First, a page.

The Classic French Chateaubriand

Chateaubriand recipe

​The Spruce Eats/Julia Hartbeck 

  • Total: 45 mins
  • Prep: 10 mins
  • Cook: 35 mins
  • Yield: 2 to 3 servings
Nutritional Guidelines (per serving)
560 Calories
36g Fat
6g Carbs
45g Protein
See Full Nutritional Guidelines Hide Full Nutritional Guidelines
Nutrition Facts
Servings: 2 to 3 servings
Amount per serving
Calories 560
% Daily Value*
Total Fat 36g 47%
Saturated Fat 15g 73%
Cholesterol 166mg 55%
Sodium 200mg 9%
Total Carbohydrate 6g 2%
Dietary Fiber 1g 4%
Protein 45g
Calcium 57mg 4%
*The % Daily Value (DV) tells you how much a nutrient in a food serving contributes to a daily diet. 2,000 calories a day is used for general nutrition advice.
(Nutrition information is calculated using an ingredient database and should be considered an estimate.)

Chateaubriand comes from the center of the tenderloin. There is a huge misconception that Chateaubriand is a cut of beef but it is not, it is the name of the recipe. 

When ordering in a French restaurant, the Chateaubriand is usually for a table of two and comes served with a classic wine sauce. 

This recipe is the traditional version of the restaurant favorite and comes seasoned very simply, roasted to perfection, and then sliced on the diagonal.

Be sure to make the quick shallot and wine sauce to accompany the meat and serve with chateau potatoes for authenticity. Chateaubriand is a perfect roast for the French Christmas table. 


  • 1 pound beef tenderloin (center cut)
  • 2 tablespoons butter
  • 2 tablespoons olive oil
  • Salt (to taste)
  • Black pepper (to taste)
  • 1 shallot (finely chopped)
  • 1/2 cup red wine (dry)
  • 1/2 cup demi-glace
  • 1 tablespoon butter (softened)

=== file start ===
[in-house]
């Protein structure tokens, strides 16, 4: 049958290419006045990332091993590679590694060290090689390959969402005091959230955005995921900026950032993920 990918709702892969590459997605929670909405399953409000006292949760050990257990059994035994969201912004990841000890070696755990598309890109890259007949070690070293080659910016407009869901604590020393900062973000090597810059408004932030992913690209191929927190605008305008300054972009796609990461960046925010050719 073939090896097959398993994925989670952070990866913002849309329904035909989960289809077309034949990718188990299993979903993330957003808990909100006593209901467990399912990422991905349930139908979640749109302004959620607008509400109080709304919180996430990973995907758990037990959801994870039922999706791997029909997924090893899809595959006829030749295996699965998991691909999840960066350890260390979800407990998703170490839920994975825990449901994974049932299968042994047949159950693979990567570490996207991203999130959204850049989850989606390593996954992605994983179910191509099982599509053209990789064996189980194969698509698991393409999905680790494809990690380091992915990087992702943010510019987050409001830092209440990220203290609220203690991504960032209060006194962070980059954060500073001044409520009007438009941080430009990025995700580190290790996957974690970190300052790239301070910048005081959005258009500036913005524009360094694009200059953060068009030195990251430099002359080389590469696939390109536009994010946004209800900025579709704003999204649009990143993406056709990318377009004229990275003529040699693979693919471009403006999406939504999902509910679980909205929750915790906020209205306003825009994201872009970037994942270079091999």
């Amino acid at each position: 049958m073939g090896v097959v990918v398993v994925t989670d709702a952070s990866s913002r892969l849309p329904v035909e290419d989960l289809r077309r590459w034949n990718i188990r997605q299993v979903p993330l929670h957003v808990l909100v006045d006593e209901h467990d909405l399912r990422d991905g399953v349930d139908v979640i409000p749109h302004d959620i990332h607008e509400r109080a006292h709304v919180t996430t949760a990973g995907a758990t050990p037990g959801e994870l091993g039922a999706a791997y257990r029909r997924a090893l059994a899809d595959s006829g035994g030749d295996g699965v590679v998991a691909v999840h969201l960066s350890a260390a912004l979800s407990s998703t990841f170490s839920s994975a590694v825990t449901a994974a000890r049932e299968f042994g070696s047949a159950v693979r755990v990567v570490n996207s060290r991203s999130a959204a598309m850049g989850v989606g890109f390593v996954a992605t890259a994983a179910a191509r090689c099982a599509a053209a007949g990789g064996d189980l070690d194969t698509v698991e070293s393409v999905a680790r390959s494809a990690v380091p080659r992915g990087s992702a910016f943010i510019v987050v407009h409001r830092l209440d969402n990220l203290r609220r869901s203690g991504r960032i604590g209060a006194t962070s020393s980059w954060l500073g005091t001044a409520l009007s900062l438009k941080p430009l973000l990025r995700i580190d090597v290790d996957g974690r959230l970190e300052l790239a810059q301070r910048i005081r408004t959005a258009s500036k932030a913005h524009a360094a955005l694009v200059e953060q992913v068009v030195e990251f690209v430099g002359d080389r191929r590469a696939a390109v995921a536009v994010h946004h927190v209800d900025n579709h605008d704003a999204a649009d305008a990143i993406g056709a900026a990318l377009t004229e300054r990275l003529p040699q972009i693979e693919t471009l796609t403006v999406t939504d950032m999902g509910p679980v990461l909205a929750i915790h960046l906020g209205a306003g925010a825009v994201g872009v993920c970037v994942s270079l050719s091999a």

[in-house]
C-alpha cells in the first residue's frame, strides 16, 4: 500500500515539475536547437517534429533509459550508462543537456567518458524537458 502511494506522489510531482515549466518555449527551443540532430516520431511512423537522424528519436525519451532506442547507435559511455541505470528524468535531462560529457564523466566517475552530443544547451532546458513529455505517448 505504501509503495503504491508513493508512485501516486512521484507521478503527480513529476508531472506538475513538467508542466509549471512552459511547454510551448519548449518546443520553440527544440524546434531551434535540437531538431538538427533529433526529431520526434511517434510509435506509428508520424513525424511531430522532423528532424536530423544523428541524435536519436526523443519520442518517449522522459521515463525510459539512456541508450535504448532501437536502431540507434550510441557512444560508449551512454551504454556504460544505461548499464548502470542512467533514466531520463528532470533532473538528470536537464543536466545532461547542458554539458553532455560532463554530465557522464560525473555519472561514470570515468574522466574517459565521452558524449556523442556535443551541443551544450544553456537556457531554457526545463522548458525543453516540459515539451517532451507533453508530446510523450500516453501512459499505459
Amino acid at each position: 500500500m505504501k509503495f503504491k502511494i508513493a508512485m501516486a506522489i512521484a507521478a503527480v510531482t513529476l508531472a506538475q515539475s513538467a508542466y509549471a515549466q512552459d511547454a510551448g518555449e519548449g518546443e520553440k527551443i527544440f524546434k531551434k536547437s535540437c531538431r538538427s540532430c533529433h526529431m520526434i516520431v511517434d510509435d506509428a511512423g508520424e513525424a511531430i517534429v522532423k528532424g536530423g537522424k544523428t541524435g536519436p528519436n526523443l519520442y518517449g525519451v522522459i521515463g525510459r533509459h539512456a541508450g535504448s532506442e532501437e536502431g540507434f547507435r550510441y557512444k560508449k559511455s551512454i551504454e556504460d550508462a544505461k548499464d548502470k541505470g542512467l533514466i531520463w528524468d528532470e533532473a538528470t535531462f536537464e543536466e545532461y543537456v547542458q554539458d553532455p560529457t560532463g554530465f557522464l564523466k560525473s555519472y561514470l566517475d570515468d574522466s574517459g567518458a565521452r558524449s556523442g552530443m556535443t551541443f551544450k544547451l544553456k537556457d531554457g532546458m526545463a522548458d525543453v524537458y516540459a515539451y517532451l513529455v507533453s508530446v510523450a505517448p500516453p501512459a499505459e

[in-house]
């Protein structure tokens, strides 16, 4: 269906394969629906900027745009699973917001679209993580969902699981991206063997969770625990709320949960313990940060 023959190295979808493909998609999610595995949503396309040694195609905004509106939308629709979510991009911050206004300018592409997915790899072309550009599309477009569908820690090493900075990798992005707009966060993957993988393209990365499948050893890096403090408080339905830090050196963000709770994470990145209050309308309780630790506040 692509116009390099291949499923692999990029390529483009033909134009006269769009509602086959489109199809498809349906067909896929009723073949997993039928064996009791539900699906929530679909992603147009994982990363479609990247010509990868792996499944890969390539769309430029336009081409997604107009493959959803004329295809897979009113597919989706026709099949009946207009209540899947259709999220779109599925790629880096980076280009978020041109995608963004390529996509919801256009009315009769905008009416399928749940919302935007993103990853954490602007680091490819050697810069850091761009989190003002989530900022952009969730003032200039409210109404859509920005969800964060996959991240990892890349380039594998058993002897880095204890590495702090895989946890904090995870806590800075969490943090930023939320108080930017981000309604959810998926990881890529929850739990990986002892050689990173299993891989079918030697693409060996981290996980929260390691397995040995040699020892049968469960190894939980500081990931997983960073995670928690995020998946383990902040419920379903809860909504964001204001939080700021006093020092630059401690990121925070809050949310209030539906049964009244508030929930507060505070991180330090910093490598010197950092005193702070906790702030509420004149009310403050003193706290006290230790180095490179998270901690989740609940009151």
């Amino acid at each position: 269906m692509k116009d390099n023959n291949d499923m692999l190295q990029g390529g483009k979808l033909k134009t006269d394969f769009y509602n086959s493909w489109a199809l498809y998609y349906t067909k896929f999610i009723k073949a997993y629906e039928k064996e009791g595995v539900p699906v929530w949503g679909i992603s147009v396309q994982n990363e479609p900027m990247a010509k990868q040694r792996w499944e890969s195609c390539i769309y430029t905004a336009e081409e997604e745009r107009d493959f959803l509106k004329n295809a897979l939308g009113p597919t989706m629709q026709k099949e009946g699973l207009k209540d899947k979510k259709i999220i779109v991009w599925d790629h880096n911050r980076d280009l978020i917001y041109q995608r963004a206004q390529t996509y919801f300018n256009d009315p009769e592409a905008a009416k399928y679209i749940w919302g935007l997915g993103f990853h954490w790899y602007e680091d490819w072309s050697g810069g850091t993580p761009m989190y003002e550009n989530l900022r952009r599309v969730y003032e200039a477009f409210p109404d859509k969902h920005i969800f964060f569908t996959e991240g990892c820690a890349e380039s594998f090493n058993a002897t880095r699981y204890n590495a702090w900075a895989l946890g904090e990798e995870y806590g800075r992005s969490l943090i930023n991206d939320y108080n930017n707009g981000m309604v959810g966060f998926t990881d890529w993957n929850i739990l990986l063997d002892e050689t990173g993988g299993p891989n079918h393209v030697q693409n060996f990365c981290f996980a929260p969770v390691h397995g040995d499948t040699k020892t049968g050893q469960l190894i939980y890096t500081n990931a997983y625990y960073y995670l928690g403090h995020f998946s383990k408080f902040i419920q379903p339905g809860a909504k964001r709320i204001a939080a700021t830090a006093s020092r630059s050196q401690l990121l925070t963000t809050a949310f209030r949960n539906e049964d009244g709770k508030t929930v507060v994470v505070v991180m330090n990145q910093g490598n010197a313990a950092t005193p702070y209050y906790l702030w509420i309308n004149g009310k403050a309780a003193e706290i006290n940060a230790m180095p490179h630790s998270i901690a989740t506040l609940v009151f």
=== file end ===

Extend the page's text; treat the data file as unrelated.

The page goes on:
• 1 tablespoon fresh ​tarragon (or 2 teaspoons dried​)

Steps to Make It

  1. Gather the ingredients.

    Ingredients for chateaubriand
    ​The Spruce Eats/Julia Hartbeck
  2. Preheat the oven to 375 F.

  3. Melt the butter and olive oil together in a large skillet set over medium-high heat until the mixture turns a bit cloudy and bubbly.

    Melt the butter
    ​The Spruce Eats/Julia Hartbeck
  4. Season the beef with salt and pepper to taste.

    Season beef
    ​The Spruce Eats/Julia Hartbeck
  5. Place the meat in the pan and do not move it at all for at least 3 minutes. Using tongs, carefully turn the tenderloin on its side and brown it for 3 minutes. Repeat the same browning process on all exposed surfaces of the meat.

    Place meat in the pan
    ​The Spruce Eats/Julia Hartbeck 
  6. Place the tenderloin on a rack in a roasting pan in the oven. Roast the beef 15 minutes for medium-rare, 20 minutes for medium, and 23 minutes for medium-well.

    Place tenderloin on rack
    ​The Spruce Eats/Julia Hartbeck
  7. Transfer the chateaubriand to a warmed serving platter, lightly tent it with a single layer of foil, and allow it to rest, untouched, for 15 minutes.

    Transfer to warm serving platter
    ​The Spruce Eats/Julia Hartbeck 
  8. While the tenderloin is resting, make the wine sauce. Sauté the chopped shallots in the leftover pan juices in the skillet until softened and translucent.

    Make wine sauce
    ​The Spruce Eats/Julia Hartbeck
  9. Pour the wine into the skillet and bring the sauce to a boil, scraping up all the browned bits on the bottom of the pan.

    ​The Spruce Eats/Julia Hartbeck
  10. Continue boiling the sauce until it reduces by half.

    Continue boiling sauce
    ​The Spruce Eats/Julia Hartbeck
  11. Add the demi-glace to the sauce and continue boiling the mixture until it becomes slightly thickened.

    Add demi glace
    ​The Spruce Eats/Julia Hartbeck 
  12. Remove the sauce from the heat and stir in the tarragon and softened butter.

    ​The Spruce Eats/Julia Hartbeck
  13. Serve the chateaubriand, sliced on the diagonal, with the wine sauce and chateau potatoes or truffle fries. 

    ​The Spruce Eats/Julia Hartbeck 
  14. Enjoy!

    ​The Spruce Eats/Julia Hartbeck


  • If you do not have demi-glace, though this will not be as good as one, you can reduce a can of top quality beef consomme by half and use as above. 
  • Resting the Chateaubriand is paramount to creating the perfect slice. By cooking with time to rest the meat means juices are released (needed for the sauce) and the fibres in the meat relax thus making the eventual eating extremely tender. 
  • If you have ever wondered whether Chateaubriand is a cut of beef or a recipe, check out which is correct here. 

Recipe Tags: